Adam Tyner (DVDTalk)

I genuinely can’t remember a time in my life when I didn’t have a computer. Even before I was in Kindergarten, I had a TRS-80 Color Computer 2 in my bedroom. It wasn’t exactly the most practical thing, seeing as how mine didn’t have a printer or even a disk drive. It instead used cartridges like a video game console, and I could save/load stuff via a cassette recorder. Mostly I just typed in long, long programs from binders of sample software. Times sure have changed there.

I don’t think I had a PC with a capable printer until just before graduating high school. I remember clacking away at a typewriter for some assignments in elementary school, and my mother was particular enough that she’d make me re-type entire pages if I made a mistake rather than leaning on white-out. In junior high, we moved up in the world and had a dedicated word processor. It looked like a typewriter but had a little LCD screen that showed a couple lines of text at a time, and I could scroll through it. As inconvenient as that may sound now, it was a godsend 25 years ago. I remember trying to write a screenplay on it about aliens using videogames to turn kids into zombies, but I think I’d just as soon forget that whole thing.

I did finally have a proper PC when I started high school, although my first printer was one of those dot matrix numbers. I’m still tormented by nightmares of fighting to keep the paper perfectly aligned with the sprockets. Otherwise, text would print diagonally down the page and eventually be unreadable. It’s not the most fun thing to suffer through when you’re already pulling an all-nighter to finish a paper you should’ve started weeks earlier.

Josh Zyber

Although personal computers started to hit the market in a real way when I was a kid in the 1980s, my family was far too poor to afford one. I don’t remember even having a computer class in school until at earliest 7th Grade. Before that, we had typing classes, where I’d rigorously drill typing “The quick brown fox jumps over the lazy dog” over and over on an IBM Selectric. At home, we had a manual typewriter with at least one broken key (I believe it was the “e”), but I rarely used that. Until about sophomore year of high school, all of my school papers were written out longhand. What a pain in the ass that was! I still have a callous on my middle finger that never went away.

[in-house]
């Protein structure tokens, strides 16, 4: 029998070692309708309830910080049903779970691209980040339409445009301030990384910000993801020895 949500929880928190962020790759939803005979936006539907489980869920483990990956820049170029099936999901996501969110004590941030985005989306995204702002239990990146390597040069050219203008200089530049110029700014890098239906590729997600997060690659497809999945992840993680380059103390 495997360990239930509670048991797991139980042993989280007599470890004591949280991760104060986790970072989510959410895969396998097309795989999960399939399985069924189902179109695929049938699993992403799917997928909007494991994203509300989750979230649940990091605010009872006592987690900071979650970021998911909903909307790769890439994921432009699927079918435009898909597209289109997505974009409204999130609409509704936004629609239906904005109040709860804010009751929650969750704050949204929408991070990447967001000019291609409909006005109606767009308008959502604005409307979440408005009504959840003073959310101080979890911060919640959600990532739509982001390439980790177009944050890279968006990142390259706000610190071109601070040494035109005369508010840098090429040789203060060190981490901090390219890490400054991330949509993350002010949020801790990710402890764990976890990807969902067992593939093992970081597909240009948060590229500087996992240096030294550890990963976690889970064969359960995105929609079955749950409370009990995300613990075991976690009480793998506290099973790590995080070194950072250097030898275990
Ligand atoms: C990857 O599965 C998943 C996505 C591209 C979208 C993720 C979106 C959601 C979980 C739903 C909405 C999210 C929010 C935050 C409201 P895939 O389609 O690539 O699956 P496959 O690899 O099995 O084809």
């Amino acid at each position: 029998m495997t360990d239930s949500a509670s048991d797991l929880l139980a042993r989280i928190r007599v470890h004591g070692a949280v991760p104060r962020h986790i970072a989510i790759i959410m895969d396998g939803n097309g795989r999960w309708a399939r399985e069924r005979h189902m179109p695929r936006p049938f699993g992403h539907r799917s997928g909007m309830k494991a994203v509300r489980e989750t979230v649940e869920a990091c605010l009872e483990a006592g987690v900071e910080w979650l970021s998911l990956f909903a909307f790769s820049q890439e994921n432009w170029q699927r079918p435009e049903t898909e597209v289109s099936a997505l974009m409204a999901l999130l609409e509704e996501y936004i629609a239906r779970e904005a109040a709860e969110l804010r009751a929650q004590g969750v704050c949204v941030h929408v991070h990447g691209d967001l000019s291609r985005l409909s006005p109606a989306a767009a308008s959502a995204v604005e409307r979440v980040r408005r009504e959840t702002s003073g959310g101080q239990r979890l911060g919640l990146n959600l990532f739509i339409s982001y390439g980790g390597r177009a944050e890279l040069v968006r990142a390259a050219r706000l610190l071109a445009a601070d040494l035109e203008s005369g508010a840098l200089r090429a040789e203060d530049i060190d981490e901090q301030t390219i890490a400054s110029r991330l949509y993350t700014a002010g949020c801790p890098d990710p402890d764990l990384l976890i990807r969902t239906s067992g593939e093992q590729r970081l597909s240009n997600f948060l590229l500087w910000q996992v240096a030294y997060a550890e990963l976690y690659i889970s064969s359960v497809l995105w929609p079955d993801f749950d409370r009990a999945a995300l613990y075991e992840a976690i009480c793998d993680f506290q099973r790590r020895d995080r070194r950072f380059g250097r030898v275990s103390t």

Through late high school and at least the first year of college, I had a word processor much like Adam describes. It was basically an electric typewriter, but had a small LCD readout that would display one line of text you could review before committing to it by hitting the Return button and watching it print. That was better (at least it gave me an opportunity to hunt for typos), but my life improved exponentially once I finally started using real computers, courtesy of the university’s computer lab, with whatever early version of Microsoft Word was available at the time. That was a true game-changer.

As a writer and editor, I’d like to think that those early experiences instilled some discipline and economy-of-words, but that’s probably just me being arrogant. (Listen to me ramble on about this!) Nevertheless, the gibberish spat out by today’s kids raised with texting and Twitter reads like an alien language to me. I can’t make heads or tails of most of it. I can hardly even fathom what things will be like when my own children hit their formative years.

How did you ever live without a computer? Or did you? Tell us your experiences in the Comments.


  1. You’re giving Jobs too much credit for early computing. Later on yeah he did a lot.
    I am with Adam – growing up I had an Atari 800XL, friends either had C-64 or TRS-80 CoCo computers. Jobs’ name was never heard of back then. We heard names like Nolan Bushnell, Bill Gates, Gary Kildall.

  2. Csm101

    Shannon Nutt,
    Your comments about porn are totally legit. Beats having to ask for a dirty magazine at the gas station line.